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Digital Media Spend Must Get Programmatic.

Marketing
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In this guest post, Procurement Leaders invites AudienceScience's Mike Peralta to explain 'programmatic' and its impact on marketing spend. 

Put simply, ‘programmatic' is the automated buying and selling of digital advertising (display, video, mobile etc) using advertising technology.

Originally it was used to buy ‘remnant' inventory which is the lower value ad space publishers have left over after premium ad sales, but it is increasingly used across the majority of advertisers' digital advertising activity. eMarketer predictions suggest that more than half (59%) of display ads were traded this way in 2015. It is also projected that digital media will surpass traditional media spending by 2019, according to Magna Global.

The sheer growth in digital media spending should have the attention of procurement departments. These have tended not to be massively involved in negotiating advertising technology contracts as marketing departments have handed this role to their agencies as part of their overall media buying responsibilities. However, given the inexorable rise in programmatic there is a growing role for procurement to play in ensuring that their agencies are transparent about data, media, and technology costs in a way that delivers maximum value for the brand.

Transparency in costs is essential to maximising every pound spent on advertising. Programmatic deals based on a percentage of media spent can incentivise partners in the programmatic process to spend more, irrespective of the outcome it creates, rather than to optimise the impact of the spend. Procurement teams can help marketers determine the Total Cost of Ownership and benefits in securing advertising technology, similar to how they secure the services of other marketing technology platforms.

There are immediate benefits when brands hold the contracts for their advertising technology themselves. As a partner to marketing, procurement teams can help marketers realise the benefits of owning the contractual relationship with advertising technology platforms:

  1. Transparency: According to the World Federation of Advertisers only $40 out of every $100 spent on online advertising goes to delivering impressions as fees are taken by agencies and up to ten middlemen - with the advertiser being kept in the dark about who is getting a share of this money and why. Procurement teams are experts in asking difficult questions to identify where budgets are being spent and which programmatic partners are adding value.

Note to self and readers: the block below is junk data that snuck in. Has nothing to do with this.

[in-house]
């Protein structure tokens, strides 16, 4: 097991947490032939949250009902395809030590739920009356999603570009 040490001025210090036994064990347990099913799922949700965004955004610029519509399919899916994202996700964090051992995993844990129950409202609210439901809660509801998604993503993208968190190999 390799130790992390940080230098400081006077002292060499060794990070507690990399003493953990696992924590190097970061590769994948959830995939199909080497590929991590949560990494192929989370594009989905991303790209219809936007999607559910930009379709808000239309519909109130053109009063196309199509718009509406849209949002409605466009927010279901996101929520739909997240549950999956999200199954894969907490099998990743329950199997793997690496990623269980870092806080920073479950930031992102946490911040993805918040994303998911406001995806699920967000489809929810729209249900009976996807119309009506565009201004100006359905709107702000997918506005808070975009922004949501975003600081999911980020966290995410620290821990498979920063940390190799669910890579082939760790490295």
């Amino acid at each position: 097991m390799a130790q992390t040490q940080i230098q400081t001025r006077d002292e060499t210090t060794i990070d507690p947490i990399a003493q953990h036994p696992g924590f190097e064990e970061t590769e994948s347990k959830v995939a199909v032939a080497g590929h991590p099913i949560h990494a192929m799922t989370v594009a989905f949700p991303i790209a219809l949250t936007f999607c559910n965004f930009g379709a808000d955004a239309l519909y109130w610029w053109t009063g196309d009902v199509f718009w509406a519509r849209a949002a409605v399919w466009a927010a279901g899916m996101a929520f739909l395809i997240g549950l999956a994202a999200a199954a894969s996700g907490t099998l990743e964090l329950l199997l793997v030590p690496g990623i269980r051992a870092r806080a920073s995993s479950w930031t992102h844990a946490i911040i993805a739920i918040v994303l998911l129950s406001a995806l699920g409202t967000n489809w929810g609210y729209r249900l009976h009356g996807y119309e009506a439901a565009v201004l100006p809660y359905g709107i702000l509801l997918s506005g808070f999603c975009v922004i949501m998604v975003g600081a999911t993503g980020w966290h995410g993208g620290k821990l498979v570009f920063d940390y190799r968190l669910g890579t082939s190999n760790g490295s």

2. Data ownership: When advertisers use an agency trading desk to handle their programmatic buying, they don't realise the trading desk may pool their data with other clients' data for the targeting of other campaigns. Procurement teams can help in drafting clear contracts that ensure full data ownership is retained.
  3. In-house or out?: More advertisers, such as Netflix and Kellogg's, are bringing programmatic in-house to take full control themselves. Others are seeking the flexibility to own the technology but using external resources from their agency or the professional services of an advertising technology platform to help manage the programmatic process. Procurement teams can help marketers assess the growing number of options they can use and identify the most appropriate route for them to take.

It is time for procurement teams to build up their understanding of how programmatic works and play to their own strengths in helping marketers better discern the appropriate programmatic approach as soon all media, including TV, will be addressable (i.e. targetable and personalised across tightly defined target audiences and also measurable). With programmatic driving the majority of these campaigns, marketing teams will need the help of procurement departments more than ever to ensure that their advertising technology delivers what they need at the right price – both in terms of cost and business best practice.

Mike Peralta is CEO at AudienceScience.

Mike Peralta
Posted by Mike Peralta

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